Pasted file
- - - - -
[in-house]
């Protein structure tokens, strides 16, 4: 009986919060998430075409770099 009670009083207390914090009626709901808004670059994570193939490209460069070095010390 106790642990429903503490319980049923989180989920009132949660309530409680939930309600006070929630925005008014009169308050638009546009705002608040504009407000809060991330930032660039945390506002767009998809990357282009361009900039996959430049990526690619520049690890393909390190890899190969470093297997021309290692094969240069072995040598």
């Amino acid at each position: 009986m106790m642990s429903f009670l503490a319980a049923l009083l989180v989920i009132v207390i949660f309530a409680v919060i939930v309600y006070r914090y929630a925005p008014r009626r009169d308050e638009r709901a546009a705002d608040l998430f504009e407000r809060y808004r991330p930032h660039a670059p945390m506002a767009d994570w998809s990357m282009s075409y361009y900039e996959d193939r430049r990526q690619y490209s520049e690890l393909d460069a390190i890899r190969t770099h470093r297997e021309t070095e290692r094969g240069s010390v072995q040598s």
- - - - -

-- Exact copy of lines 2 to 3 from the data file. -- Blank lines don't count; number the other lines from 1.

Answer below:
């Protein structure tokens, strides 16, 4: 009986919060998430075409770099 009670009083207390914090009626709901808004670059994570193939490209460069070095010390 106790642990429903503490319980049923989180989920009132949660309530409680939930309600006070929630925005008014009169308050638009546009705002608040504009407000809060991330930032660039945390506002767009998809990357282009361009900039996959430049990526690619520049690890393909390190890899190969470093297997021309290692094969240069072995040598």
């Amino acid at each position: 009986m106790m642990s429903f009670l503490a319980a049923l009083l989180v989920i009132v207390i949660f309530a409680v919060i939930v309600y006070r914090y929630a925005p008014r009626r009169d308050e638009r709901a546009a705002d608040l998430f504009e407000r809060y808004r991330p930032h660039a670059p945390m506002a767009d994570w998809s990357m282009s075409y361009y900039e996959d193939r430049r990526q690619y490209s520049e690890l393909d460069a390190i890899r190969t770099h470093r297997e021309t070095e290692r094969g240069s010390v072995q040598s």